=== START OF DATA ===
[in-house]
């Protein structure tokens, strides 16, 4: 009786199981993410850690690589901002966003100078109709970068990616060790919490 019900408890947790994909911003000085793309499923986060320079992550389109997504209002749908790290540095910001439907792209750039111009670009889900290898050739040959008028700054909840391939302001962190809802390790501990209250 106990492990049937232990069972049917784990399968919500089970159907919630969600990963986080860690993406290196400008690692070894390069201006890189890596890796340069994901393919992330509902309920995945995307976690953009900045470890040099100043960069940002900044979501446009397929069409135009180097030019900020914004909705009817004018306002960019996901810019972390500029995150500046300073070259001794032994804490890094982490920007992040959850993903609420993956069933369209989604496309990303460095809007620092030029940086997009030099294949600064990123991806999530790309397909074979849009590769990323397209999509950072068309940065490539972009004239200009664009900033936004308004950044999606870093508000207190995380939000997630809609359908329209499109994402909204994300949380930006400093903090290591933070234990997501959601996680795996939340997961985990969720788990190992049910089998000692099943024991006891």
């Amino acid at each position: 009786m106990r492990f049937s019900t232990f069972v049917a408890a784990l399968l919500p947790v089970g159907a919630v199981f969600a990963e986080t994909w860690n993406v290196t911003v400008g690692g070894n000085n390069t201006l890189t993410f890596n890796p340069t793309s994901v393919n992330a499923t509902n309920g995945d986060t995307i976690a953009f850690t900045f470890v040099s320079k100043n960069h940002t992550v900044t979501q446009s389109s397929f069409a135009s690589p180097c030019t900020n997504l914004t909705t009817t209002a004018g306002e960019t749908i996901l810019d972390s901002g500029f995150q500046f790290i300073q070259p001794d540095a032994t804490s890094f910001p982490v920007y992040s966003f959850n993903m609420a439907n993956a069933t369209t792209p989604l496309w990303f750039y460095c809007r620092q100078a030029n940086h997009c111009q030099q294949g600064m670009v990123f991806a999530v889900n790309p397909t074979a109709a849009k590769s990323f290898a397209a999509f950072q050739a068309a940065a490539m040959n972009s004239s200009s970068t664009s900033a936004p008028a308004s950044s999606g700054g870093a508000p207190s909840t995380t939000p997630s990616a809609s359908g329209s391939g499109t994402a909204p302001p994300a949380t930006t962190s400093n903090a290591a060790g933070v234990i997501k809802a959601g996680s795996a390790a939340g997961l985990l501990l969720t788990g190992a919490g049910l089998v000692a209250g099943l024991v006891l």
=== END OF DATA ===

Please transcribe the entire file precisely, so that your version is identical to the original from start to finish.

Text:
[in-house]
């Protein structure tokens, strides 16, 4: 009786199981993410850690690589901002966003100078109709970068990616060790919490 019900408890947790994909911003000085793309499923986060320079992550389109997504209002749908790290540095910001439907792209750039111009670009889900290898050739040959008028700054909840391939302001962190809802390790501990209250 106990492990049937232990069972049917784990399968919500089970159907919630969600990963986080860690993406290196400008690692070894390069201006890189890596890796340069994901393919992330509902309920995945995307976690953009900045470890040099100043960069940002900044979501446009397929069409135009180097030019900020914004909705009817004018306002960019996901810019972390500029995150500046300073070259001794032994804490890094982490920007992040959850993903609420993956069933369209989604496309990303460095809007620092030029940086997009030099294949600064990123991806999530790309397909074979849009590769990323397209999509950072068309940065490539972009004239200009664009900033936004308004950044999606870093508000207190995380939000997630809609359908329209499109994402909204994300949380930006400093903090290591933070234990997501959601996680795996939340997961985990969720788990190992049910089998000692099943024991006891």
């Amino acid at each position: 009786m106990r492990f049937s019900t232990f069972v049917a408890a784990l399968l919500p947790v089970g159907a919630v199981f969600a990963e986080t994909w860690n993406v290196t911003v400008g690692g070894n000085n390069t201006l890189t993410f890596n890796p340069t793309s994901v393919n992330a499923t509902n309920g995945d986060t995307i976690a953009f850690t900045f470890v040099s320079k100043n960069h940002t992550v900044t979501q446009s389109s397929f069409a135009s690589p180097c030019t900020n997504l914004t909705t009817t209002a004018g306002e960019t749908i996901l810019d972390s901002g500029f995150q500046f790290i300073q070259p001794d540095a032994t804490s890094f910001p982490v920007y992040s966003f959850n993903m609420a439907n993956a069933t369209t792209p989604l496309w990303f750039y460095c809007r620092q100078a030029n940086h997009c111009q030099q294949g600064m670009v990123f991806a999530v889900n790309p397909t074979a109709a849009k590769s990323f290898a397209a999509f950072q050739a068309a940065a490539m040959n972009s004239s200009s970068t664009s900033a936004p008028a308004s950044s999606g700054g870093a508000p207190s909840t995380t939000p997630s990616a809609s359908g329209s391939g499109t994402a909204p302001p994300a949380t930006t962190s400093n903090a290591a060790g933070v234990i997501k809802a959601g996680s795996a390790a939340g997961l985990l501990l969720t788990g190992a919490g049910l089998v000692a209250g099943l024991v006891l």